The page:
Here's a selection of business portraits and similar. Yes, they're nearly all corporate headshots against a light or white background. I'd normally not post these kinds of pictures but the first one I shot yesterday and felt it had a bit of personality to it which I quite liked. One headshot not being enough to justify a post, I found myself browsing others from the past year or so which stood out, and here they are.
Here's another selection of images taken over the past few months. There's something about taking commissioned work out of context and with less explanation than with a typical blog post, and putting them into these 'mixed bag' posts. Especially those shots may have come from larger series, but which would have been picked here as being the most interesting, the most representative of the set etc. as without some blog-type explanation, they could be anything, so you can see them on their own merits rather than as the usual, and rather boring-sounding, "examples of commissioned work".
Occasionally I'll send photos directly to a designer or retoucher straight from camera. Here are a couple of recent portraits to be used in an upcoming campaign.
They will likely be cropped to simple headshots and left on a white background, so while normally I wouldn't do any editing myself on these (especially as it wasn't required), I rather liked them and so had a play around with the background to make them presentable.
I shot a range of lifestyle & location images of Polish Wódka Wyborowa for use in their social media:
Vauxhall put together a stop-frame animation about the typical frustrations drivers experience for their new Mokka. (Above) I photographed our model running through the gamut of expressions. Then (below) from every angle:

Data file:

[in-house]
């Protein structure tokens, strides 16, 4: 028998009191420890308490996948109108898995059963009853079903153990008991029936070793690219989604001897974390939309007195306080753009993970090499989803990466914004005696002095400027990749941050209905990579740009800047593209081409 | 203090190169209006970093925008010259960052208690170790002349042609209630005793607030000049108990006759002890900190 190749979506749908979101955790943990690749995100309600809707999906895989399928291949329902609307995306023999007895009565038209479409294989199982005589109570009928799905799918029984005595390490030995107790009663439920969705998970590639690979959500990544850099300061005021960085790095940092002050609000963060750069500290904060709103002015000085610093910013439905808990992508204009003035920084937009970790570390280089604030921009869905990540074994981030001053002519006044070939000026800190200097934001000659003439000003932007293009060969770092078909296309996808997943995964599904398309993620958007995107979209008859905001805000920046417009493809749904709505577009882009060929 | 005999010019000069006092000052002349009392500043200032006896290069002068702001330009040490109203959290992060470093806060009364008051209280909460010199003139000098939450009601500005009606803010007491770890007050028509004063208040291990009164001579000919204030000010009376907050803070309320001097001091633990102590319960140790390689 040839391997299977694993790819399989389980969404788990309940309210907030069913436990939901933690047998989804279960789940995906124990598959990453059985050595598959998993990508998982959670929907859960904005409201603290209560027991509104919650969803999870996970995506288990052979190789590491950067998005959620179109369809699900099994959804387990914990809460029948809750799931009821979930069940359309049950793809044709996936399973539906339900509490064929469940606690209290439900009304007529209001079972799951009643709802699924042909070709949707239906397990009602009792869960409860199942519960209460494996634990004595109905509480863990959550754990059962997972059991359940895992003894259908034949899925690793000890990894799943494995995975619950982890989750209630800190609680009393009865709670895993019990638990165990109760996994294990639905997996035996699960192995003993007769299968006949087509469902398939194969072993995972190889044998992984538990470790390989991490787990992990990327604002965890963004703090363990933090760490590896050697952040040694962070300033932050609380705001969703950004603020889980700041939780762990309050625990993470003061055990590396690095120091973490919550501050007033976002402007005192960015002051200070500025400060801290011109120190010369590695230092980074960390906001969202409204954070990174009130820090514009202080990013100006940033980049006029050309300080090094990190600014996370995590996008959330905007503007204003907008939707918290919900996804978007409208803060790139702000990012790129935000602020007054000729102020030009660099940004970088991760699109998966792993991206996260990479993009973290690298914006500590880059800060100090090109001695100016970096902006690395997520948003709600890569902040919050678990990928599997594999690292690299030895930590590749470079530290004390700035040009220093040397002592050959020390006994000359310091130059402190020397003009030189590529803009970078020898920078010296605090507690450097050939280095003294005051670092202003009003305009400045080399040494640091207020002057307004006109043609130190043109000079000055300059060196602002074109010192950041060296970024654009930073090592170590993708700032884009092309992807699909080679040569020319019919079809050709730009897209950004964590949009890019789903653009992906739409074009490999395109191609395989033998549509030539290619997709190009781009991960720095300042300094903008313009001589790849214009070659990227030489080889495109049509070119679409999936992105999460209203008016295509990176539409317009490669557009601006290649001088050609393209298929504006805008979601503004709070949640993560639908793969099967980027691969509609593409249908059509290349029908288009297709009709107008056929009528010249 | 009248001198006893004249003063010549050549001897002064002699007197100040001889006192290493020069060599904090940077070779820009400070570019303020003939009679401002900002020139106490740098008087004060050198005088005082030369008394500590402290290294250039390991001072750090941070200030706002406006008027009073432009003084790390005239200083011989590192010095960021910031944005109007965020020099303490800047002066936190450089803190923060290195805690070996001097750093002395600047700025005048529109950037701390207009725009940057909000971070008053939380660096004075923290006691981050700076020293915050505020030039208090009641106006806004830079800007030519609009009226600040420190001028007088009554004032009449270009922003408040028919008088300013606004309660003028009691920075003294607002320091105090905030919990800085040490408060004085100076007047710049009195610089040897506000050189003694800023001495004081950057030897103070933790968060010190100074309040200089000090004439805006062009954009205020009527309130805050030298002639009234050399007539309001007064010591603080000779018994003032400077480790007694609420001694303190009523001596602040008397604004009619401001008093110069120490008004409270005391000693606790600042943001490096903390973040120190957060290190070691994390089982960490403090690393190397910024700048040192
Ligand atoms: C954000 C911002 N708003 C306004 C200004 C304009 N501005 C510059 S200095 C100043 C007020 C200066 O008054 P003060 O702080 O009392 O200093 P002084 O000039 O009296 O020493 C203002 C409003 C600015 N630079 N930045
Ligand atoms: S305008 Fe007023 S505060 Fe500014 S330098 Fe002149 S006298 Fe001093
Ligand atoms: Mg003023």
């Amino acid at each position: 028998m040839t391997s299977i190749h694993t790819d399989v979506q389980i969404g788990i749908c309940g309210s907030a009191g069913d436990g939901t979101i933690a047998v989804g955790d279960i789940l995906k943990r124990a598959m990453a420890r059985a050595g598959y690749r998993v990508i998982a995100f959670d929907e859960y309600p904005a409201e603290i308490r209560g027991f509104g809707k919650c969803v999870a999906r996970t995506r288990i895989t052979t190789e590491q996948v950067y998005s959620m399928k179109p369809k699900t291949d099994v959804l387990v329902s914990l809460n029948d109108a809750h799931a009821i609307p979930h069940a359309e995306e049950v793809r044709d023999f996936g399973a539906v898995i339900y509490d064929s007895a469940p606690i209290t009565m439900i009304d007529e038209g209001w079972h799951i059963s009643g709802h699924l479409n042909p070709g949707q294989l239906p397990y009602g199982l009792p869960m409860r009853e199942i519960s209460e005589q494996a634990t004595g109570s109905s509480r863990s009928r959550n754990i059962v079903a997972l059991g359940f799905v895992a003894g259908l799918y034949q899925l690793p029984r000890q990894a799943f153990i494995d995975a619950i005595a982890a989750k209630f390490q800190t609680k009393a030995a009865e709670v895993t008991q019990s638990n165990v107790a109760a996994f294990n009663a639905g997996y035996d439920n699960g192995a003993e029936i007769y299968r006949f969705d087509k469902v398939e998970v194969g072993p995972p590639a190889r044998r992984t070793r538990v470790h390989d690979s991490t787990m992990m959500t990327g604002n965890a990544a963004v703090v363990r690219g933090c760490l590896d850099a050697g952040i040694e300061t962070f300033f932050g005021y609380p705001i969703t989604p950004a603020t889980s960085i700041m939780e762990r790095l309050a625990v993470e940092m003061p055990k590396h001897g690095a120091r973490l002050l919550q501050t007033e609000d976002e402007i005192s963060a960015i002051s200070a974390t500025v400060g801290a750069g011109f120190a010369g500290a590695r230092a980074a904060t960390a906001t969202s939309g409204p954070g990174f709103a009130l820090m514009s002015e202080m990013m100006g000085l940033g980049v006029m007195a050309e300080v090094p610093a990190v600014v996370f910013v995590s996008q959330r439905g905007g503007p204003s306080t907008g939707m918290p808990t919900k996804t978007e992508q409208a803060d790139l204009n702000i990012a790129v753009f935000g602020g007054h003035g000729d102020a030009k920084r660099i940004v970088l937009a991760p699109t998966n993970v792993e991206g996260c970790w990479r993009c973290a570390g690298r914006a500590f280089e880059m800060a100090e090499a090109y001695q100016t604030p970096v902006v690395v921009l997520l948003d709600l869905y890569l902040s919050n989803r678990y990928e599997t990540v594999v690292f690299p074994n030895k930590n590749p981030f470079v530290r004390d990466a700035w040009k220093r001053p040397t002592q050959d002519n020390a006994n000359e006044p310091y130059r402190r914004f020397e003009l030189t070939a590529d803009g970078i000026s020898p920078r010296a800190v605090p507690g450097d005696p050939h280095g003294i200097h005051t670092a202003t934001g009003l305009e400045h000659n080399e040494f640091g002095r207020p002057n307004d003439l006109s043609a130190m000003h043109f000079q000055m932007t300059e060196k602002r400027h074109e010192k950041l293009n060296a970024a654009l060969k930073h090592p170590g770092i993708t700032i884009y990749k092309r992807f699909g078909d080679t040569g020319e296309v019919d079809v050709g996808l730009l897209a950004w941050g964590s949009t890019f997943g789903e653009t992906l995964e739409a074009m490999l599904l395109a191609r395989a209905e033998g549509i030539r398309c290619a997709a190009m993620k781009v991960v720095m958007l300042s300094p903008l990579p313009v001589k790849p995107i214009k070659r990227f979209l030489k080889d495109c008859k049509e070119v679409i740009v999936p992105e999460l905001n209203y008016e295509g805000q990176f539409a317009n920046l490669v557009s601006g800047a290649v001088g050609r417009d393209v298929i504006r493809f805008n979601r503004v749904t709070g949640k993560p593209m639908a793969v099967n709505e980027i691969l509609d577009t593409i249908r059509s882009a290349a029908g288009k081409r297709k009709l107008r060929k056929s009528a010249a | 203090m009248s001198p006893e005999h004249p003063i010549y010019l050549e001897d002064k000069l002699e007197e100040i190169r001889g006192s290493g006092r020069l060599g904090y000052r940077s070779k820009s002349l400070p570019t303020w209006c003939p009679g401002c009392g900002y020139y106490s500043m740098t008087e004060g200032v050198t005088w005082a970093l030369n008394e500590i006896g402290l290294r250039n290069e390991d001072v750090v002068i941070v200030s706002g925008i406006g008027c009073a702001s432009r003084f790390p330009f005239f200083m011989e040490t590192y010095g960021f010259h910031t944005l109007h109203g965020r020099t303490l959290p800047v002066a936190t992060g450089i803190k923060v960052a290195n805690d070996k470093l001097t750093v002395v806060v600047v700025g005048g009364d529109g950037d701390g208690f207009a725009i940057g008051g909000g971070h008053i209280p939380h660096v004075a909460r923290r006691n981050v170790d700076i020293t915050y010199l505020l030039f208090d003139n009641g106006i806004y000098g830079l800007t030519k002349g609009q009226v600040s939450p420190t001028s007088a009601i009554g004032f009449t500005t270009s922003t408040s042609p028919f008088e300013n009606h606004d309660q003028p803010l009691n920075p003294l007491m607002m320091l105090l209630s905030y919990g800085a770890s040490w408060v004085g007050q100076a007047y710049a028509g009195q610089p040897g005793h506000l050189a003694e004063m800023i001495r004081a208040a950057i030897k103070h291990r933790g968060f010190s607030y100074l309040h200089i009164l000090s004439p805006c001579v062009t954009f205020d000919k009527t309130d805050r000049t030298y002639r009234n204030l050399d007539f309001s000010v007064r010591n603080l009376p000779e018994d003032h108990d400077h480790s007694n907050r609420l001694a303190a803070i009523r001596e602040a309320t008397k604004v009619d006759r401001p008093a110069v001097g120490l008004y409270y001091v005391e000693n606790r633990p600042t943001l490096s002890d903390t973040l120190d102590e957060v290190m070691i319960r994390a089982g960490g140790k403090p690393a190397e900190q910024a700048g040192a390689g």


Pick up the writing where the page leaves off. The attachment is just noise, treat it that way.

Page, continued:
(Below) We then covered dozens of gestures and reactions as sequences, both left-handed and right-handed, with different expressions.
My original image, and (below) another from the set.
I had the great privilege of running my own photography/Instagram stall at Facebook's first "Take your parents to work" day. I gave visitors pointers on photography, helped them understand the IG app, and edited a few pictures.
Questions ranged from, "What is Instagram?" to "Why don't I look nice in photos?" - as well as the ubiquitous, "How can I get more followers?" (which was my question). It was a lot of fun!
Here's a collection of (mostly) recent shots:
Mannequins, again. And for no particular reason. It's not a personal project, it's not a statement and I offer no commentary or explanation. I just find them interesting. Here are the ladies (the men are here).
Line of Duty actor Scott Reid
At the end of 2016, MA Design: Ceramics, Furniture, Jewellery and MA Industrial Design students at Central Saint Martin's College were tasked with a brief to create new accessories for the brand, based around the concept of "The New Aesthetic". The winner and runner-up designs were developed into models and showcased at the Mobile World Congress in Barcelona to coincide with the launch of Huawei's P10 phone.
Two design masterclasses followed later from Mark Delaney, Head of Huawei London Design Centre, and Abi Brody - formerly of Apple, PayPal and eBay - who is Chief Designer + VP at Huawei Consumer.
Portraits of DJ Claudio Pettannice of S.H.O.K.K.
I came across one of these online the other day so dug out some more - they're from a dance competition a while back with a variety of styles for each battle, including Krump, Breakdance, Tutting, Boogaloo and House:
Staff portraits for Ashburton Investments:
Actress & writer Victoria Jeffrey, photographed at her home in Crouch End, London: